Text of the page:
Dec. 30, 2005 – A consumer advocacy group has found that more than a decade ago, medical-malpractice insurers reported inflated costs to state regulators, used those numbers to charge higher rates to doctors and hospitals, and then later reported costs far below the initial estimates.
- New Study Says Malpractice Insurersâ€™ Claims False (Jul 8, 2005)
In a comprehensive analysis, the Foundation for Taxpayer and Consumer Rights (FTCR) found that insurance companies reported loss expectations of nearly $40 billion to state insurance regulators from 1986 to 1994 but paid out less than $27 billion in claims for the period. Comprehensive data is unavailable for 1995 and later. The study examined data from annual state insurance commission reports compiled into an annual report by the data collection service A.M. Best.
"By inflating their estimated â€˜lossesâ€™ as much as 66 percent, medical-malpractice insurance companies have misled regulators, lawmakers and the public and overcharged physicians and other healthcare providers," FTCR founder Harvey Rosenfield said in a statement announcing the study. "Because all insurance companies use the same flawed accounting practices, it is likely that the insurance industry is responsible for several billion dollars in premium overcharges over the last few years, a period during which premiums have soared."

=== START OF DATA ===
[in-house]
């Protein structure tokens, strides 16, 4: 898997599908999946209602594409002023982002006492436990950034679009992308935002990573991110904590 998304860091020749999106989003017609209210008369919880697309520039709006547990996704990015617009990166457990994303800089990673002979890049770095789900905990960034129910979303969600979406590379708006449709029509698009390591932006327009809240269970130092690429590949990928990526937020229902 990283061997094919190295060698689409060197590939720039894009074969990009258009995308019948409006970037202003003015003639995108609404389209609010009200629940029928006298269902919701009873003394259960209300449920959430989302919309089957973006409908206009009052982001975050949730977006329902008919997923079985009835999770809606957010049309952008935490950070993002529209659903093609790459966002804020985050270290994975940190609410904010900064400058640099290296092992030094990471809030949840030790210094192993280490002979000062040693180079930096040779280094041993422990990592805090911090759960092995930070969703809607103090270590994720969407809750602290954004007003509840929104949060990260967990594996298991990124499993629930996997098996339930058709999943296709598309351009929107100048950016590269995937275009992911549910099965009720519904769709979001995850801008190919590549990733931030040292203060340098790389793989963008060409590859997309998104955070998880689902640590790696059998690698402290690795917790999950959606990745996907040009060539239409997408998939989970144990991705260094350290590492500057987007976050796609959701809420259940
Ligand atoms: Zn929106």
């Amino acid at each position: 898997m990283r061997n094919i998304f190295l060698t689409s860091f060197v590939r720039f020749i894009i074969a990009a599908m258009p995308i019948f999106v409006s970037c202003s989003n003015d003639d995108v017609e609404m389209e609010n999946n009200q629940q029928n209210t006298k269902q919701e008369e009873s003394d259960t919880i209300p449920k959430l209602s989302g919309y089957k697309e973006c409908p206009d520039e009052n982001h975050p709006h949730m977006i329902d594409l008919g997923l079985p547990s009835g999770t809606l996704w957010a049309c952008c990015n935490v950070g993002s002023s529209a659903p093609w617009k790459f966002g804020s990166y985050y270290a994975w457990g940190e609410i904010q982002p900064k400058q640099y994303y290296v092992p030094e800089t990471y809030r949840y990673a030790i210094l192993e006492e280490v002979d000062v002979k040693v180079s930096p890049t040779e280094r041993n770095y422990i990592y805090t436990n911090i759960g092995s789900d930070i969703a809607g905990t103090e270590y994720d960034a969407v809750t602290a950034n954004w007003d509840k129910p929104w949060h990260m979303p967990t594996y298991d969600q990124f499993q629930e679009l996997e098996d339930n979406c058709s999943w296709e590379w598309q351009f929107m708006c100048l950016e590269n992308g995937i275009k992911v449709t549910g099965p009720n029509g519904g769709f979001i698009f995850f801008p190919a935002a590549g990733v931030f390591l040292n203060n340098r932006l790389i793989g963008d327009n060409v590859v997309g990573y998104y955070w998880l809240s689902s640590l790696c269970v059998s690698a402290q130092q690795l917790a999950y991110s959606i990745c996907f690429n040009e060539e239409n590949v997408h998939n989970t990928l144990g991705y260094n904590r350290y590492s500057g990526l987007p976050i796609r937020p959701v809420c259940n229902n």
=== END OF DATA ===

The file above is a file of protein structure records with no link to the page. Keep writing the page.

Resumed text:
Insurers maintain that currently, their costs may actually top reported losses in any given year when all factors are figured in, a claim that is not readily verifiable due to the fragmented way in which malpractice liability insurance information is reported, gathered and compiled.
The FTCR study closely matches the findings of a Center for Justice and Democracy report released last summer showing that the nationâ€™s largest insurers are taking in more than double what they did just five years ago while paying claims at or barely above the same level as 2000.
That study, conducted by former Missouri Attorney General Jay Angoff using recent data reported to state insurance regulators, found that companies have been increasing premiums at rates far exceeding projected losses. Angoff also worked on the FTCR report.